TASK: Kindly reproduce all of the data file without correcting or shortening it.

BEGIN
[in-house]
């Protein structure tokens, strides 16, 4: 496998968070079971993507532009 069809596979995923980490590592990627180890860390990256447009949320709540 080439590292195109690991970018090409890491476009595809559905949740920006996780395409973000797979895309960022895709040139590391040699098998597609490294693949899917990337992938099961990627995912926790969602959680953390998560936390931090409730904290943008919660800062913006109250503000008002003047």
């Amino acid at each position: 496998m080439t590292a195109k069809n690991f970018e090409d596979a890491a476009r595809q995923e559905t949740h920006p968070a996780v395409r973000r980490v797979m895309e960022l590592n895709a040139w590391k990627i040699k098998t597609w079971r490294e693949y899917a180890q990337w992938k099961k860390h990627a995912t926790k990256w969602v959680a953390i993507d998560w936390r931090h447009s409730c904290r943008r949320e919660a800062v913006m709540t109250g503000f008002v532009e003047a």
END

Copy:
[in-house]
């Protein structure tokens, strides 16, 4: 496998968070079971993507532009 069809596979995923980490590592990627180890860390990256447009949320709540 080439590292195109690991970018090409890491476009595809559905949740920006996780395409973000797979895309960022895709040139590391040699098998597609490294693949899917990337992938099961990627995912926790969602959680953390998560936390931090409730904290943008919660800062913006109250503000008002003047």
């Amino acid at each position: 496998m080439t590292a195109k069809n690991f970018e090409d596979a890491a476009r595809q995923e559905t949740h920006p968070a996780v395409r973000r980490v797979m895309e960022l590592n895709a040139w590391k990627i040699k098998t597609w079971r490294e693949y899917a180890q990337w992938k099961k860390h990627a995912t926790k990256w969602v959680a953390i993507d998560w936390r931090h447009s409730c904290r943008r949320e919660a800062v913006m709540t109250g503000f008002v532009e003047a």